The billionaire had called the news conference to announce an accounting of his at least $5.6 million in fundraising for veterans groups, but spent most of the 40 minutes criticizing and insulting reporters -- collectively and at times individually -- as "dishonest," "not good people," sleazy, and among the worst human beings he has ever met.
And he vowed the White House briefing room would be just as combative as the Trump Tower lobby, where the developer addressed reporters Tuesday, should he ascend to the Oval Office.
"Yeah, it is going to be like this," Trump said when asked if this is how he would behave with the press as president. "You think I'm gonna change? I'm not gonna change."
At one point, Trump fumed: "I'm the only one in the world who can raise almost $6 million for the veterans, have uniform applause by the veterans groups, and end up being criticized by press."
"I think the political press is among the most dishonest people that I have ever met, I have to tell you. I see the stories, and I see the way they're couched," he added.
The news conference did not mark a radical departure from Trump's relationship with the press, which has been strained throughout the brash mogul's year-long campaign -- but Tuesday was a surprise escalation, especially at a time when many supporters want him to start acting more presidential.
Over the last year, Trump has repeatedly called out individual reporters on Twitter and in interviews for everything from what he viewed as insufficient crowd camera shots to biased reporting. And attacking the press is a regular part of the presumptive Republican nominee's stump speech, during which he typically rips reporters as "scum," "slime," "dishonest" and "disgusting" — often prompting jeers from the crowd.
The news conference came four months after Trump claimed to have raised $6 million for veterans groups, but then dodged reporters' questions about which groups had received the donations.
Trump kicked off his litany of media attacks Tuesday by accusing reporters of cynically turning what should have been a positive story about his charitable work into a negative one.
Reporters had for months repeatedly asked Trump to provide an accounting of the donations, requests that were frequently rebuffed or side-stepped by Trump and his campaign staff.
Trump said Tuesday he didn't "want the credit" for his fundraising, "but I shouldn't be lambasted."
Hillary Clinton later told CNN's Jake Tapper on "The Lead" that Trump did not deserve any credit for following through on his promise, arguing that he had only done so because of increased scrutiny of the donations from the media.
"Look, I'm glad he finally did it, but I don't know that he should get much credit," she told Tapper. "It took a reporter to shame him into actually making his contribution."
The subject of the news conference quickly turned away from the veterans donations as Trump accused reporters of writing stories they "know" to be false, and of spinning the truth.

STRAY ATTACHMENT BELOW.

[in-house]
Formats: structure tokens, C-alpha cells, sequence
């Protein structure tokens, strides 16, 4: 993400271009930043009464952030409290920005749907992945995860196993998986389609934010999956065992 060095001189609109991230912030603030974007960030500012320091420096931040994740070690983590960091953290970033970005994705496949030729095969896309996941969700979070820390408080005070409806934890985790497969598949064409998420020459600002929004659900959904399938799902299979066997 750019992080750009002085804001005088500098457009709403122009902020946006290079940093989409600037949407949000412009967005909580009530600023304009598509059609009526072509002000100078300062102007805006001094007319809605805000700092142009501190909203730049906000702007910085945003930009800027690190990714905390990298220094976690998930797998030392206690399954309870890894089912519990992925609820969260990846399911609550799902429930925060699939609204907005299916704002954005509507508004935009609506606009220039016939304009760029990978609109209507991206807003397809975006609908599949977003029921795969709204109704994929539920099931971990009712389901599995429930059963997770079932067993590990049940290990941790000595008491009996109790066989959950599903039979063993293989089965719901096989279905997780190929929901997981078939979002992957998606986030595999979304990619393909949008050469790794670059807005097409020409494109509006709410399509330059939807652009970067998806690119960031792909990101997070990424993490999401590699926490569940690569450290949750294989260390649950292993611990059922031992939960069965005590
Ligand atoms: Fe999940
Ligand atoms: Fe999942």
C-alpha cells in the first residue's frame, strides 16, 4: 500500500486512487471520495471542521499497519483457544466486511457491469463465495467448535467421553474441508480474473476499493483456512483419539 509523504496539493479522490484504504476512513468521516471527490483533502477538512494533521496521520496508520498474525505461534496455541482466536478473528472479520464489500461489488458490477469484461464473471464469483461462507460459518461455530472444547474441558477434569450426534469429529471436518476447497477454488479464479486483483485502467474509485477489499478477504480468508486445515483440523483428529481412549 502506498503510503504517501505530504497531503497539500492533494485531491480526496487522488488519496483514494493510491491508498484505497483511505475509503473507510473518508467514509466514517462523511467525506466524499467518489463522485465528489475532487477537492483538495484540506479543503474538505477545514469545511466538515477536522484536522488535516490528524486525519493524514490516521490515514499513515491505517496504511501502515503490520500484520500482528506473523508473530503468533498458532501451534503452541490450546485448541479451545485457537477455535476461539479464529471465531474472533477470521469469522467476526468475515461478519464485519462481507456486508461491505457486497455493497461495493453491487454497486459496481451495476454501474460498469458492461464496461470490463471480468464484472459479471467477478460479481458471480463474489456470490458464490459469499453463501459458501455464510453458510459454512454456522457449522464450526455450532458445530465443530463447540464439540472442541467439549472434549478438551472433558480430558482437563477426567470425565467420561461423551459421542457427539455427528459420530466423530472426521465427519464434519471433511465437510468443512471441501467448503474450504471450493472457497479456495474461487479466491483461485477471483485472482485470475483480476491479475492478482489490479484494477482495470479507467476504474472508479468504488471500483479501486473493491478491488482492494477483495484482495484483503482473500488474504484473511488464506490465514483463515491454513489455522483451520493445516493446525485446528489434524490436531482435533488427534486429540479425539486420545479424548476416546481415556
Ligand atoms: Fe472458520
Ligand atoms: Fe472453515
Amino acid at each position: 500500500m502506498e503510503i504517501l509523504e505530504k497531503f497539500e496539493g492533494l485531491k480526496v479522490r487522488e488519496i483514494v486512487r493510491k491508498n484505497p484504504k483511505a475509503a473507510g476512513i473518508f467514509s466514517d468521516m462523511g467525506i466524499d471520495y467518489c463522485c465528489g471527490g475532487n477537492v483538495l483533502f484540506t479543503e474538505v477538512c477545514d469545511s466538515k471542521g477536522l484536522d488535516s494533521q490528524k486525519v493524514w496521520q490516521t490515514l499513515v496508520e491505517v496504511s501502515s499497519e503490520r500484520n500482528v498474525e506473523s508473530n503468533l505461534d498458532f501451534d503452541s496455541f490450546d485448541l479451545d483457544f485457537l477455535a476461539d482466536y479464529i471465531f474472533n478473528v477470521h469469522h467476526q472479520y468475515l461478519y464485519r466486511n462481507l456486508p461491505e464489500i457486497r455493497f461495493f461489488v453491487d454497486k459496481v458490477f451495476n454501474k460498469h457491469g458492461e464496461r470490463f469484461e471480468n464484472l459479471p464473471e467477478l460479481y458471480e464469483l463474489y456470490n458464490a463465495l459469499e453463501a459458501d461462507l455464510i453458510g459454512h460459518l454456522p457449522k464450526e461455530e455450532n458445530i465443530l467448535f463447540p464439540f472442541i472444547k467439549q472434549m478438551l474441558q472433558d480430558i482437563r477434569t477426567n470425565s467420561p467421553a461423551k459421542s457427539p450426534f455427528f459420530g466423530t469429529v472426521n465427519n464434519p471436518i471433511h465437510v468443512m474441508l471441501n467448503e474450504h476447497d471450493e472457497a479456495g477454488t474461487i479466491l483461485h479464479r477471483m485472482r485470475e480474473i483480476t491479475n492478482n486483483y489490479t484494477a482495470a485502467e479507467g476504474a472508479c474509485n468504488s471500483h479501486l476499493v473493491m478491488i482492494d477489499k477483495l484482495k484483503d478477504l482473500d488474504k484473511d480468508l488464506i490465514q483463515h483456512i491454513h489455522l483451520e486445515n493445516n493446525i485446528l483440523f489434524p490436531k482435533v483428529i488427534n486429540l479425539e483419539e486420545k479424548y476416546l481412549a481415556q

He lashed out at individual reporters, calling ABC's Tom Llamas a "sleaze," referring sarcastically to CNN's Jim Acosta's live reports as a "beauty," and refusing at one point to call on CBS's Major Garrett.
Trump repeatedly blasted the media for the way it has covered his fundraising for vets.
"All of the money has been paid out," Trump said. "The press should be ashamed of themselves, and on behalf of the veterans, the press should be ashamed of themselves."
"There are so many people who are so thankful for what we did," Trump said, adding that the final figure could top $6 million once all the donations are in.
Trump listed the vets groups -- there were more than 40 -- that he said had received money and the amounts given to each. He said there were no administrative costs deducted from the donations.
Trump himself gave $1 million last week to the Marine Corps-Law Enforcement Foundation, a charity that helps support the families of fallen Marines and law enforcement officers to which Trump's foundation has previously donated.
Amid reporters' questions over the last few months, Trump and his campaign have repeatedly offered conflicting accounts of how much money was raised. The campaign has insisted it was working on disbursing the funds, but said it was waiting on some donors to make good on their pledges and also needed time to properly vet the charities in the running to receive the funds.
Three veterans groups earlier Tuesday confirmed donations from the Trump Foundation. The Bob Woodruff Foundation and the Boston Wounded Vets Run each got $75,000. The Racing For Heroes Foundation also received what the group's president described as a "large" donation.
Clinton's campaign on Tuesday morning fired off a statement tweaking Trump over his accounting of the donations amid a multi-pronged push to counter Trump's news conference.
And Clinton herself clashed with Trump's description on Tuesday that she had done "nothing" on veterans' behalf, pointing to money she raised for the Intrepid Fallen Heroes Fund alongside Arizona Sen. John McCain and work done to re-acclimate veterans returning from combat.
She said "of course" she had contributed personally as well. But she didn't provide further details, such as how much she donated and to whom.